The submission deadline is April 17, 2023! 

For contest rules and details, follow the links below: 

Not in one of these regions? NLP encourages you to contact your local news literacy ambassador or our staff (network@newslit.org) and adapt our contest rules to create a contest for your learning community.

 Curious to what participating teachers had to say? 

“PitchIt! utilizes news literacy curriculum to broaden the understanding of how media influences all of us every day. Students then analyze and learn for themselves the power of using information with and without bias. I highly recommend facilitating part or all of the curriculum in classrooms across the board in Social Studies, English, Science, and more. It shows students that language, facts, and biases impact us comprehensively.” 

— Renee A. Cantave, iWrite magnet educator, Arthur and Polly Mays Conservatory of the Arts, Miami, Florida 

“PitchIt! was a great experience for my students. Not only did it raise awareness among them regarding the importance of good writing and of an important current issue in our community, the culminating event gave contest winners a chance to verbally express their positions, while receiving important feedback.”

— Rolando Alvarez, Coral Way K-8 Center, Miami, Florida  

 Tired of feeling like you’re working in a vacuum? Sign up for NewsLitNation and our private NewsLitNation Facebook Group to connect and share with other educators across the country passionate about news and media literacy. As a member of NewsLitNation® you’ll receive special perks and the NewsLitNation Insider, our monthly newsletter that keeps you up to date about all things news literacy! 

News Goggles: María Luisa Paúl, The Washington Post

News Goggles is back with fresh insights for the new school year. This regular newsletter feature offers a behind-the-scenes look at journalism and shines a light on key news literacy concepts. How do journalists see news? Put on a pair of “news goggles” to find out!

This week, we talk to Washington Post reporter María Luisa Paúl about her recent story on 7-year-old Tariq, whose love of corn made him a viral sensation. Paúl explains what makes a topic newsworthy in her role as a reporter for the Post’s Morning Mix team, which “covers stories from all over the nation and world.” She also highlights what a story like Tariq’s — who was dubbed “Corn Kid” by the internet — reveals about social media, internet culture and our world. Grab your news goggles!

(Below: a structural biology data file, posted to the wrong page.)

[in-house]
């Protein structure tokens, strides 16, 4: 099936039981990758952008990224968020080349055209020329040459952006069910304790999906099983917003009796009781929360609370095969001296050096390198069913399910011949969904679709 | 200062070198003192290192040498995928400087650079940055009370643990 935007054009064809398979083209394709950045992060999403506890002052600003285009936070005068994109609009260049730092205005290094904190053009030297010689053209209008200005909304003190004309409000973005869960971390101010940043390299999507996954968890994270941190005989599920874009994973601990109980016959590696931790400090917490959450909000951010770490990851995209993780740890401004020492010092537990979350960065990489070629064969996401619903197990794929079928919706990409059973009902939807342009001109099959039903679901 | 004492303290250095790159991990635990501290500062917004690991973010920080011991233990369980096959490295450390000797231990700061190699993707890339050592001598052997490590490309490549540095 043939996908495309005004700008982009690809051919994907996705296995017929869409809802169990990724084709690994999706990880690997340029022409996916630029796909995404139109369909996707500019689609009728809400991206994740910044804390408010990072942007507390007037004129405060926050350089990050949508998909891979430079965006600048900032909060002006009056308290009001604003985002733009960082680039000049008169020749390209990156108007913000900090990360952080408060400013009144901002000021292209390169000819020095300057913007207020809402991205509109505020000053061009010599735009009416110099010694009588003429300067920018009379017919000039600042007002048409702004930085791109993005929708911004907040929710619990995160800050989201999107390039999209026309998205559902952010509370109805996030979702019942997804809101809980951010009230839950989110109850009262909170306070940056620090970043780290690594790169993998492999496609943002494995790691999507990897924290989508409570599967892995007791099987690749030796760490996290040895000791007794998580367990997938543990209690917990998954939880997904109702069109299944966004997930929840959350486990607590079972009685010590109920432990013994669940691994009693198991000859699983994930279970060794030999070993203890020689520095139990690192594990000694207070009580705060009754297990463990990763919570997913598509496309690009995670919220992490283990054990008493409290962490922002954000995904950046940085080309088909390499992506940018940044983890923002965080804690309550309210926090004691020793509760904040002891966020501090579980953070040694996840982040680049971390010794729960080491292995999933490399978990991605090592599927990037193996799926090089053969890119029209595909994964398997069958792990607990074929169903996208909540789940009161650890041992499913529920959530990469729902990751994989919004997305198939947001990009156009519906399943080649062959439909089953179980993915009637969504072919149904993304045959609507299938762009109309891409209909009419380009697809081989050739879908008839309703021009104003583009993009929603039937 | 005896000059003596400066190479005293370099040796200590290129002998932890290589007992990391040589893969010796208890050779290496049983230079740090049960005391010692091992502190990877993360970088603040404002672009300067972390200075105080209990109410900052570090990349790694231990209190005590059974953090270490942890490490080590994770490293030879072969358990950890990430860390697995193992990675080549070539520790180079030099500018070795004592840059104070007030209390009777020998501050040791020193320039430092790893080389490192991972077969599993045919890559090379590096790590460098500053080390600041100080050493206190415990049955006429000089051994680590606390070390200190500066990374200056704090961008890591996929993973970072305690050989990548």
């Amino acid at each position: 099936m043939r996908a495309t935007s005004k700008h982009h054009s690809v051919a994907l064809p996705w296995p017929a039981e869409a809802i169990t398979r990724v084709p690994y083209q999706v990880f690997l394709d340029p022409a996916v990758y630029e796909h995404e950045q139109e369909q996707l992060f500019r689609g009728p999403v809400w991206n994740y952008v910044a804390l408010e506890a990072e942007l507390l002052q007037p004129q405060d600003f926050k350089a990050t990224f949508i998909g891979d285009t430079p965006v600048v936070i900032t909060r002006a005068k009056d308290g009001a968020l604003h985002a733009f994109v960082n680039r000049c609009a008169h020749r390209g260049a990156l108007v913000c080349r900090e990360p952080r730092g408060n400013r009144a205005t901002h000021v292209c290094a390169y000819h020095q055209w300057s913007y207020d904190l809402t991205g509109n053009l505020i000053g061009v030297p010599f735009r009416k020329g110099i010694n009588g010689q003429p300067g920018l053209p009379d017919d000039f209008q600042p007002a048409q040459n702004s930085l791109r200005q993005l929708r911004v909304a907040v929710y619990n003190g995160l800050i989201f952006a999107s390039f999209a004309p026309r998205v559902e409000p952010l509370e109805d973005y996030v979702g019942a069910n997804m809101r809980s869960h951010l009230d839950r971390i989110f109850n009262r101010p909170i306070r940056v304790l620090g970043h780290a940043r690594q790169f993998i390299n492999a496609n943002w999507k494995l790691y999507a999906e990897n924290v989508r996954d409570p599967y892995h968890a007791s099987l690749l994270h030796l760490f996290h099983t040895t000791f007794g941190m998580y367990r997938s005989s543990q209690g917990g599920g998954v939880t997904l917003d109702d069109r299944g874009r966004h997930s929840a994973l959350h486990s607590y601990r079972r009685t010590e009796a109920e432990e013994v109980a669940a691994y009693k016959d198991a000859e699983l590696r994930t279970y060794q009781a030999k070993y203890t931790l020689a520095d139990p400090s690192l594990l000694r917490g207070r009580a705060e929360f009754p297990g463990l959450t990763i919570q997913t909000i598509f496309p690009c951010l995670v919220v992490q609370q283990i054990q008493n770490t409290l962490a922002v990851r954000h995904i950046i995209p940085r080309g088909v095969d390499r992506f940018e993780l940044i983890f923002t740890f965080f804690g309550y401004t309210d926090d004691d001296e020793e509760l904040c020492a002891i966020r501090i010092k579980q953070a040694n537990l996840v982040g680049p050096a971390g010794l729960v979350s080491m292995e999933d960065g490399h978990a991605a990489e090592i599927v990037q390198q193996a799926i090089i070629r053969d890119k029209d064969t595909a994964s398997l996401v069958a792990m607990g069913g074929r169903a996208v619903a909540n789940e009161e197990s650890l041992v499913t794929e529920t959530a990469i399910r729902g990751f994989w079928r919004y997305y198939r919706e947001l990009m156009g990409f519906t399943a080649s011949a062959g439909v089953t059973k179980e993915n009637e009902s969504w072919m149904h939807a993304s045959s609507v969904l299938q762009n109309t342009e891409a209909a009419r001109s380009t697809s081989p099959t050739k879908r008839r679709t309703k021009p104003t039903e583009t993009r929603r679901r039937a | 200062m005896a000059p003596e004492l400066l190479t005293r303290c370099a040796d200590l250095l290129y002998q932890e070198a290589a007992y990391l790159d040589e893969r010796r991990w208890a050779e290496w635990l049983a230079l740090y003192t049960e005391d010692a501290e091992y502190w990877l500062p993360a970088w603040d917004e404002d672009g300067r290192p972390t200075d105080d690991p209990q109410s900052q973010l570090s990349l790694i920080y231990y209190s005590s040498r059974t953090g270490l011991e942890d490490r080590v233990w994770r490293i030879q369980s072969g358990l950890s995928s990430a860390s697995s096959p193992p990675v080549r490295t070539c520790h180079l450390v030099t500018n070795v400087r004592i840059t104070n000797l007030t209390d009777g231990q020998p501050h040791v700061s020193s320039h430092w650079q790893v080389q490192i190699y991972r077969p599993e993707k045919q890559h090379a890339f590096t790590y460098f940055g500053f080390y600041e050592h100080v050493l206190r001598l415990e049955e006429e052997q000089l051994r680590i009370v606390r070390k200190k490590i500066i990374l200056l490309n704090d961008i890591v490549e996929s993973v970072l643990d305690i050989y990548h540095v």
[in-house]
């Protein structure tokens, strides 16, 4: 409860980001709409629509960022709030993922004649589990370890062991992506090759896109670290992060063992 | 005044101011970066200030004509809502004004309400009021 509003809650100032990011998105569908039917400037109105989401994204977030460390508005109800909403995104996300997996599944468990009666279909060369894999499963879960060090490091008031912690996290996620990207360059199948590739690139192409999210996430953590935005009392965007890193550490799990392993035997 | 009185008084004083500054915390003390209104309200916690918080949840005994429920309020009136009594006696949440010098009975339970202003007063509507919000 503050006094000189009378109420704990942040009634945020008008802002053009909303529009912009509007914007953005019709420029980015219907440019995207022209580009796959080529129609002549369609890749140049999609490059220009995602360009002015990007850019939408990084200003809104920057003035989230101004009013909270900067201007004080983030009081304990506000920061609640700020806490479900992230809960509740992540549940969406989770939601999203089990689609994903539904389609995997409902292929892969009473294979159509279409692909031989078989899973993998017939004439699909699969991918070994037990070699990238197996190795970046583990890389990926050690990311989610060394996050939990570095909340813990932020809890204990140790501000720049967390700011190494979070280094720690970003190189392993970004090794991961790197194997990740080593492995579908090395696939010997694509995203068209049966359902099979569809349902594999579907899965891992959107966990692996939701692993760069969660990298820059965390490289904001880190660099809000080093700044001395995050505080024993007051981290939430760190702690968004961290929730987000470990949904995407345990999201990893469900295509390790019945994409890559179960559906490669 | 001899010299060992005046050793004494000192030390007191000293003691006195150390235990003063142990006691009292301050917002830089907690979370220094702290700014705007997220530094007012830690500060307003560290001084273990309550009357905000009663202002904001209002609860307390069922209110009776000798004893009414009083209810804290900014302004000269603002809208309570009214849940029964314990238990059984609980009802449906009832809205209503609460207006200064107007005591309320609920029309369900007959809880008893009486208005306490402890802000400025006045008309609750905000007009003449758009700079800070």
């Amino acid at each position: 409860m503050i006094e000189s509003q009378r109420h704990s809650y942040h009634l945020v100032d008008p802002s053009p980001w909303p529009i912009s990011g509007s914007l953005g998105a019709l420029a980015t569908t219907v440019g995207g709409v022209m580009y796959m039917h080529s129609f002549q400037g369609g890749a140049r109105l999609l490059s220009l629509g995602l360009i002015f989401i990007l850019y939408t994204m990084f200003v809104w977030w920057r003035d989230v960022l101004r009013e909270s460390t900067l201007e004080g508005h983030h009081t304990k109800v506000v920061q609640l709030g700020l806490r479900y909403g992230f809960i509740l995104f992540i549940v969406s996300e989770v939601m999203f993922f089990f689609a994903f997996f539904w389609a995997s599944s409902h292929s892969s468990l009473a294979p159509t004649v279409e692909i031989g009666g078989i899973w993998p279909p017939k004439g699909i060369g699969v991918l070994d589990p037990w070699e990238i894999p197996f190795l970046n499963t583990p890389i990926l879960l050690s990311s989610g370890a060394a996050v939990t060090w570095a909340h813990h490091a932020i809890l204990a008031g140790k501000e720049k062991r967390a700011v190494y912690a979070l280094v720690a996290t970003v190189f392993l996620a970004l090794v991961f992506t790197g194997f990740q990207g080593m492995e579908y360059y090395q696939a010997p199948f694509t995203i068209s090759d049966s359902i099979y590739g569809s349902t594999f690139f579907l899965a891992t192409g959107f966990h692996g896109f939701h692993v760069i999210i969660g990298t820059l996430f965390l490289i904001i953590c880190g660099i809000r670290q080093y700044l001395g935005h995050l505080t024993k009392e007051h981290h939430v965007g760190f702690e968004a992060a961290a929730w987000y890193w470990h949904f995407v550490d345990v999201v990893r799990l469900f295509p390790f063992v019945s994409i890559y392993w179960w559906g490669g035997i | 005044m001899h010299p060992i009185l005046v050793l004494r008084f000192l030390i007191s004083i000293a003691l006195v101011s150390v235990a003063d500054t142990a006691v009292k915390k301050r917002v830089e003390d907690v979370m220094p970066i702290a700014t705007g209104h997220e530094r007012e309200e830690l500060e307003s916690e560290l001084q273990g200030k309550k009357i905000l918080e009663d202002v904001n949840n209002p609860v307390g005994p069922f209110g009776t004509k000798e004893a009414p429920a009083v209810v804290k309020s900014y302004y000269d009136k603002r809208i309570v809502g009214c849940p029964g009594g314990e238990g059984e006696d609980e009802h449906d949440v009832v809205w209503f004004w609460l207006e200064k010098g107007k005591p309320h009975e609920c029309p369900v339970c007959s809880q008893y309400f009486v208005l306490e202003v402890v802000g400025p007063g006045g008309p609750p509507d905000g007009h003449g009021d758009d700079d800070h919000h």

Note: Look for this newsletter feature the first Monday of the month. You can explore previous News Goggles videos, annotations and activities in NLP’s Resource Library under “Classroom Activities.”

Resources: 

Dig deeper: Use this viewing guide for the featured News Goggles video as students consider what makes a topic newsworthy and how journalists organize their reporting.

News Goggles annotations and activities provide news literacy takeaways on timely topics. These resources feature examples of actual news coverage, including full news reports, headlines, breaking news alerts or excerpts.

This video originally appeared in the Oct. 3, 2022, issue of The Sift® newsletter for educators, which explores timely examples of misinformation, addresses journalism and press freedom topics and examines social media trends and issues. Read archives of the newsletter and subscribe here. Stock music in this video was provided by SoundKit from Pond5.

Have feedback about this resource? Or an idea for a future News Goggles? Please share it with us at thesift@newslit.org.

“Storm Lake” discussion guide on the importance of local journalism

This guide serves as a companion for adult learners and community members viewing the PBS documentary Storm Lake, a film about the struggles of sustaining local journalism and shows what these newsrooms mean to communities and American democracy overall. The guide has three main components: pre-viewing, during viewing and post-viewing activities.

The pre-viewing activities use one or more essential questions to focus on viewers’ engagement with news and their opinions about its relationship to their community and to American democracy. The essential questions are:

  • What is news?
  • What role does news play in your family members’ lives? In your community?
  • Is news important in a democracy? Why or why not?

The during viewing portion includes discussion questions that can be completed whole or in-part, individually, or in small groups. These questions include:

  • Is profit a motivation for the [Cullen] family? Why or why not?
  • Art Cullen: “A pretty good rule is that an Iowa town will be about as strong as its newspaper and its banks. And without strong local journalism to tell a community’s story, the fabric of the place becomes frayed.”
    • a. In your own words, what point is being made in this quote?
    • b. Do you agree? Why or why not?
    • c. How does this quote fit into your definition of news and its role in the community?